The importance of correctly calculating pension carry forward
With the end of the 2021/22 tax year just around the corner on 5 April, you may be looking at any remaining ways you might have to make the most of your money.
One such method you may be considering is “pension carry forward”, allowing you to maximise the amount of tax relief you receive on your pension contributions.
We’ll handle these tricky calculations on your behalf at Britannic Place, so, by working with us, you’ll never need to worry as to whether you’ve got them correct.
Even so, it’s worth knowing what pension carry forward is, how it works, and how we’ll calculate it to help you give your pension savings a boost.
Read on to find out what you need to know.
Making the most of unused pension Annual Allowance
Firstly, it’s important to understand how pension carry forward works.
Pension carry forward involves making the most of your pension Annual Allowance from previous tax years.
The Annual Allowance is the limit for how much you can contribute to your pension while still receiving tax relief. In the 2021/22 tax year, for most people this is up to £40,000 or 100% of your earnings, whichever is lower.
If you don’t use the whole of your Annual Allowance in a single tax year, you can carry forward the remaining amount for up to three years.
That means, in the 2021/22 tax year, you can make pension contributions and receive tax relief on them by maximising unused Annual Allowance from as far back as the 2018/19 tax year – provided that you have any remaining Allowance that you didn’t use at the time.
For personal contributions you must earn at least the amount you wish to contribute
One important rule to bear in mind is that, to receive tax relief on personal contributions using previous years’ Annual Allowance, you must earn at least the amount you want to contribute in the same tax year that you’re making the contribution.
For example, if you want to make a personal contribution and receive tax relief on £100,000 of Annual Allowance from the past three tax years, your earnings in the current tax year must be at least £100,000.
However, please note that employer pension contributions are not limited to your earnings in any tax year and, so, there may be greater scope with making these than personal contributions. Please ask us if you would like to discuss this further.
Use this year first – and then start from the earliest year
When calculating carry forward, you must start with the current tax year’s Annual Allowance first. Once you’ve made the maximum contribution, you must then go back to the earliest year with remaining Annual Allowance and work forwards from there.
All your contributions count, including from your employer
You need to remember to include all contributions to your pension when working out whether you have any allowance left. This includes employer contributions and any other third-party contributions you may have received.
This is important to calculate accurately, as it could directly affect the amount of allowance you have left from previous tax years.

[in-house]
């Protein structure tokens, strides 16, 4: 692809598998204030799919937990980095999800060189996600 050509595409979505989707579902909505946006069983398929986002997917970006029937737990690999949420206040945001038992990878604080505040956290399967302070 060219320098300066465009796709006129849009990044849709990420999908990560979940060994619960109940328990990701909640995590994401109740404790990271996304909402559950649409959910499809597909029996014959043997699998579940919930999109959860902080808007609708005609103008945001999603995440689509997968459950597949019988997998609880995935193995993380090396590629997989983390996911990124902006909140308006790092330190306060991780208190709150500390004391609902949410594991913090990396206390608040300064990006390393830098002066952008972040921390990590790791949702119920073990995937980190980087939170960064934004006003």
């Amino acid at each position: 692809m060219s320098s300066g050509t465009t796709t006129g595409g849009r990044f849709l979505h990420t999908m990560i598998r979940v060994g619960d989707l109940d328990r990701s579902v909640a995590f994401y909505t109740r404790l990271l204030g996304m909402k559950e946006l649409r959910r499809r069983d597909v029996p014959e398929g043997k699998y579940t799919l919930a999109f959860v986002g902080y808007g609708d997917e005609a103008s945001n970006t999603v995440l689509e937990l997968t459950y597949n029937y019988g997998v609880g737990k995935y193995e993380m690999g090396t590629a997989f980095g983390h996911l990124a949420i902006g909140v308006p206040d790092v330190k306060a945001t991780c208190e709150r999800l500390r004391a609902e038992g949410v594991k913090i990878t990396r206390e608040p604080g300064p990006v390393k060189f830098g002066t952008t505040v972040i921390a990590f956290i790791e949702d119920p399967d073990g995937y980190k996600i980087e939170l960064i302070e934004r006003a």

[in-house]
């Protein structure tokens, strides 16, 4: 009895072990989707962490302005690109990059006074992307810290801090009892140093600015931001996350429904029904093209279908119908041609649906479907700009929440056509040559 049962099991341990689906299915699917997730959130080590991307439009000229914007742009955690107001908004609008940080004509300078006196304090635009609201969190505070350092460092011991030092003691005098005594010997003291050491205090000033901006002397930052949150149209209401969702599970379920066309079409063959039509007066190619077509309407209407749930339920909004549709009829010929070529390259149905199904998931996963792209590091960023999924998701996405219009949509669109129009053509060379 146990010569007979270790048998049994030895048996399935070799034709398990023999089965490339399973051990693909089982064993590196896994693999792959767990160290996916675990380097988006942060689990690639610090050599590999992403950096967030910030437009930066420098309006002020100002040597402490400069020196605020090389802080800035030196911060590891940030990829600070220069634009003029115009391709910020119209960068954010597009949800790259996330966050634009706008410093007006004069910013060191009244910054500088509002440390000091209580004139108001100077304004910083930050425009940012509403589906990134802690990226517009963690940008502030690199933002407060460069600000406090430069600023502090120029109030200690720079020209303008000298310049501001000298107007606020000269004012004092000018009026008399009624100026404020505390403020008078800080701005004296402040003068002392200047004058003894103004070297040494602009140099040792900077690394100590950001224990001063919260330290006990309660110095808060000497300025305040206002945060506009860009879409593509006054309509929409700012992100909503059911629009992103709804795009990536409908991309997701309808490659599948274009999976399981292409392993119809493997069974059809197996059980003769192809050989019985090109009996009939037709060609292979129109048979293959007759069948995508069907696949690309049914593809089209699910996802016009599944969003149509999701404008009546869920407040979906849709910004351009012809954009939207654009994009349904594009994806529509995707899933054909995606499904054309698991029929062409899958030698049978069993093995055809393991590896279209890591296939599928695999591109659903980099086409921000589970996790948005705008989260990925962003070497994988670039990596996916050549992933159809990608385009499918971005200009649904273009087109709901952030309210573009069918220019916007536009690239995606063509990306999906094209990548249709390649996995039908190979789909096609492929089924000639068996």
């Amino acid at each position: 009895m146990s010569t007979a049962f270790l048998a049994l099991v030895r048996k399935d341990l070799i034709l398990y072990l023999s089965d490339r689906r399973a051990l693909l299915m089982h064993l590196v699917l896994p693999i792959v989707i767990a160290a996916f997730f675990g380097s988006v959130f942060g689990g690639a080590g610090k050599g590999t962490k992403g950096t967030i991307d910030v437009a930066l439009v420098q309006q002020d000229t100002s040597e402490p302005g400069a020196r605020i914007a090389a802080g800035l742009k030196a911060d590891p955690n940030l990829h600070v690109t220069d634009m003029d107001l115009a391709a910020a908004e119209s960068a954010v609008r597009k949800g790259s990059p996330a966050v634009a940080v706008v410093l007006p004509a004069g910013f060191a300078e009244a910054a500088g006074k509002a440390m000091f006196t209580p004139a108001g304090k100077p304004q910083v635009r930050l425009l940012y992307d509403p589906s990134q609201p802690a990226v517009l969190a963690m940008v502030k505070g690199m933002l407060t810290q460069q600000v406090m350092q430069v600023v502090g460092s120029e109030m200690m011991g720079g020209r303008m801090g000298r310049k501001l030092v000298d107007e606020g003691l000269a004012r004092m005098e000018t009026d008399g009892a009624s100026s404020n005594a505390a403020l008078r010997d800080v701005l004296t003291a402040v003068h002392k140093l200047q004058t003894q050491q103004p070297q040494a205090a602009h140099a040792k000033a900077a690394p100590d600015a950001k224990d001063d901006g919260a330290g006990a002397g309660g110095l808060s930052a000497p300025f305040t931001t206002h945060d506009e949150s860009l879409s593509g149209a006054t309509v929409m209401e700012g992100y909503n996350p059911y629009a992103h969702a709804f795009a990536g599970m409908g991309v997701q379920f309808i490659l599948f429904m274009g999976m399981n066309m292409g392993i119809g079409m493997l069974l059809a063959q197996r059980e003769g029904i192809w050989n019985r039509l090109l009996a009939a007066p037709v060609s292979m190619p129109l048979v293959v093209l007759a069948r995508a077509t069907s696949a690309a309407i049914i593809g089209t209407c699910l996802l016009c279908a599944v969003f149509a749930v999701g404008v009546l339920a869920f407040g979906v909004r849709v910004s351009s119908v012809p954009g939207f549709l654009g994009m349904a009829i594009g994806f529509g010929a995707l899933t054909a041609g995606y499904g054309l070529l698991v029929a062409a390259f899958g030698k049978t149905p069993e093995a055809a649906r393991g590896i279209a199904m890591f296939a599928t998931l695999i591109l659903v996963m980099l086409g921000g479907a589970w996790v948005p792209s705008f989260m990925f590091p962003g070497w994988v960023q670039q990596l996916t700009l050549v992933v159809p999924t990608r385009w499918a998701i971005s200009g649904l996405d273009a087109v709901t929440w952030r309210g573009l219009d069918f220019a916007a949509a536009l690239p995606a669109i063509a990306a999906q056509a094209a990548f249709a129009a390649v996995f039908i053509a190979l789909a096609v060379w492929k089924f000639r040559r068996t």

Beware the Tapered Annual Allowance and the Money Purchase Annual Allowance
As part of your carry forward calculations, you may also need to factor in the Tapered Annual Allowance and the Money Purchase Annual Allowance if you’re affected by these thresholds.
Tapered Annual Allowance
If you’re a high earner, the Tapered Annual Allowance can reduce the amount you can receive tax relief on. This comes into effect if both of the following are true for you:
- Your threshold income (i.e., excluding pension contributions) is more than £200,000
- Your adjusted income (i.e., including pension contributions) is more than £240,000.
Should you exceed both these thresholds, your Annual Allowance will be reduced by £1 for every £2 your adjusted income exceeds £240,000, down to a minimum of £4,000.
If this affects you, you’ll need to work out unused Annual Allowance against your tapered amount for each tax year you’re carrying allowance forward. This can be complicated, so speak to us if you’d like to find out more.
Money Purchase Annual Allowance
The Money Purchase Annual Allowance (MPAA) comes into effect if you’ve started to flexibly draw money from your pension above the 25% tax-free lump sum.
In this event, your Annual Allowance is reduced. In the 2021/22 tax year, the MPAA is 100% of your earnings or £4,000, whichever is lower.
Triggering the MPAA means you won’t be able to use pension carry forward to make contributions that exceed your Annual Allowance in the current tax year.
The MPAA only affects defined contribution (DC) pension schemes, not defined benefit (DB) schemes. Speak to us if you have a DB scheme, as you may still be able to use carry forward, depending on your circumstances.
Work with us
If you’d like to speak to an experienced financial planner to help you manage your pension carry forward or any other aspect of your money, please get in touch.
Email firstname.lastname@example.org or call 01905 419890 to find out more.
A pension is a long-term investment. The fund value may fluctuate and can go down, which would have an impact on the level of pension benefits available. Your pension income could also be affected by the interest rates at the time you take your benefits. The tax implications of pension contributions and withdrawals will be based on your individual circumstances, tax legislation and regulation, which are subject to change in the future.